Which Truck to buy..running me nuts

v d trucking

New Member
:confused-96::green-bounce:I bought 2005 Mack C613 with mack A/C motor at 890K and did not do too the transmission gave way on my first month, since then truck was spent more time at the shop than on the road making money but only taking it off my pocket while still at the shop or at the back of a tow truck until finance company took it away for non payment for more than 1 year.
I want to buy another truck but going through the threads here, I find varied opinions about various trucks and engines, I am not a truck mechanic and do not have the pleasure of spending $30k to rebuild a truck. I need an advice on a decent used truck that could be gentle on fuel consumption, maintenance and the upfront purchase costs. I have been advised to go for pre-emission Detroit series 60 1990s that is. I am sceptical and confuse because of the age, can some good fellow out there give me a hint. I am not considering any new truck with all sensors, I have quite a bit of head ache with the company trucks am working with
 

Ontario Outlaw

Hozer Witta Hood
Supporter
Pre-emissions with a Detroit, Cummins or CAT. 13 speed Eaton. Meritor rears and steers.

I wouldn’t be scared to look at 3406B CATs, or big cam 3 or 4 mills. N14 was a good motor too. Detroit 12.7 was easy on fuel.

Do some or most of your wrenching yourself. $5-10,000 in the bank, $1000 cash on the truck. Carry tools, fluids and spare parts.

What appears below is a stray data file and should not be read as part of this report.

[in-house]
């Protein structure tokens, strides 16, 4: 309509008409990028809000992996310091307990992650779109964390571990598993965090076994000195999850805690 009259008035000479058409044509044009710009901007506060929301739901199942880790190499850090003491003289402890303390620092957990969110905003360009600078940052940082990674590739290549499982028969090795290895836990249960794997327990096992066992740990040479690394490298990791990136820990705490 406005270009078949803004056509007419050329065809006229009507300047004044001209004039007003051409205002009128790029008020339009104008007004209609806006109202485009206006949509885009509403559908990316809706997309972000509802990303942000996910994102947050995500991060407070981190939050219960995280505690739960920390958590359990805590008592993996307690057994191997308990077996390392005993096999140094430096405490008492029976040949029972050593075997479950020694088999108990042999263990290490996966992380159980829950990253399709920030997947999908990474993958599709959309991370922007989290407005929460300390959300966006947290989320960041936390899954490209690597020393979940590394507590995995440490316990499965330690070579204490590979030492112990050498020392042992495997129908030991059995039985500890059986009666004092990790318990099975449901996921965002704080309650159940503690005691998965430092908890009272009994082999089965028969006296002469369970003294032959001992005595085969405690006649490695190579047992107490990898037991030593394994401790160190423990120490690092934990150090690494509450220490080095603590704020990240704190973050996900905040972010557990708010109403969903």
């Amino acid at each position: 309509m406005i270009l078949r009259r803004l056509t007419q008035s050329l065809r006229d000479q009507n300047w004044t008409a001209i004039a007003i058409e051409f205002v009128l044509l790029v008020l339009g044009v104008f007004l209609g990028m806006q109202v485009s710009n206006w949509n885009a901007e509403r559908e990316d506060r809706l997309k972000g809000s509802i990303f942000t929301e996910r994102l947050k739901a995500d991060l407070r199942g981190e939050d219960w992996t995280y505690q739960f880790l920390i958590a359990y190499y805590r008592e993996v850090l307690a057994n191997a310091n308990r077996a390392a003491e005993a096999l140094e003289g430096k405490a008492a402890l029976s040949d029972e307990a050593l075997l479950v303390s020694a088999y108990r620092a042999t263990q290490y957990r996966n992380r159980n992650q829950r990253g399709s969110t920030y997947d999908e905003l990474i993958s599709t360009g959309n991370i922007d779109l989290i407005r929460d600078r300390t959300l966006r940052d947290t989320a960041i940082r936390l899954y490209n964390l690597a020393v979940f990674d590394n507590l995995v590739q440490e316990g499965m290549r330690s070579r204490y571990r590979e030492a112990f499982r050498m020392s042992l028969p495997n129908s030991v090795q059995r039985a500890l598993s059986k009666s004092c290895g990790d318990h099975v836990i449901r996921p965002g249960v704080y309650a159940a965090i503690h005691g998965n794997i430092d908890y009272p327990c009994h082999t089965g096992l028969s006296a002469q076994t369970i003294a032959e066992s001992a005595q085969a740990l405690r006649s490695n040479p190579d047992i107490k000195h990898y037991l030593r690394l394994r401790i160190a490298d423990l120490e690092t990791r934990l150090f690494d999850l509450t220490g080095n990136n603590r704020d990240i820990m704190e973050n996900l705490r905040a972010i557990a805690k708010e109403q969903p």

You’d be surprised what you can limp home especially if you’re smart enough to avoid scales. Broken exhaust, leaking wheel seals, no headlights, no running lights, flat tires... you name it run it home and get it fixed on your home turf.
 

v d trucking

New Member
thanks Guys, this will be helpful, I am still doing an extensive research hearing from forum like this is an insight, I am leaning on a Series 60 Detroit 12.7, I do a lot of minor repairs by my self but when its -25c out there I can do but a little.
Mack is a good truck but parts are expensive and hard to work on.
thanks All
 

mndriver

curmudgeon extraordinare
Supporter
You’d be surprised what you can limp home especially if you’re smart enough to avoid scales. Broken exhaust, leaking wheel seals, no headlights, no running lights, flat tires... you name it run it home and get it fixed on your home turf.
Or just take the four hours downtime, take a shower and let a small town shop you trust fix it and be gone.


People waste more money trying to save a dime than it's worth.
 

Ontario Outlaw

Hozer Witta Hood
Supporter
Or just take the four hours downtime, take a shower and let a small town shop you trust fix it and be gone.
There’s hardly any mechanics I trust at home to fix my ride let alone on the road. Trained monkeys would do a better job.

No thanks. Fix it myself at home and fix it right

Good luck getting warranty on work done on the road at a small shop
 

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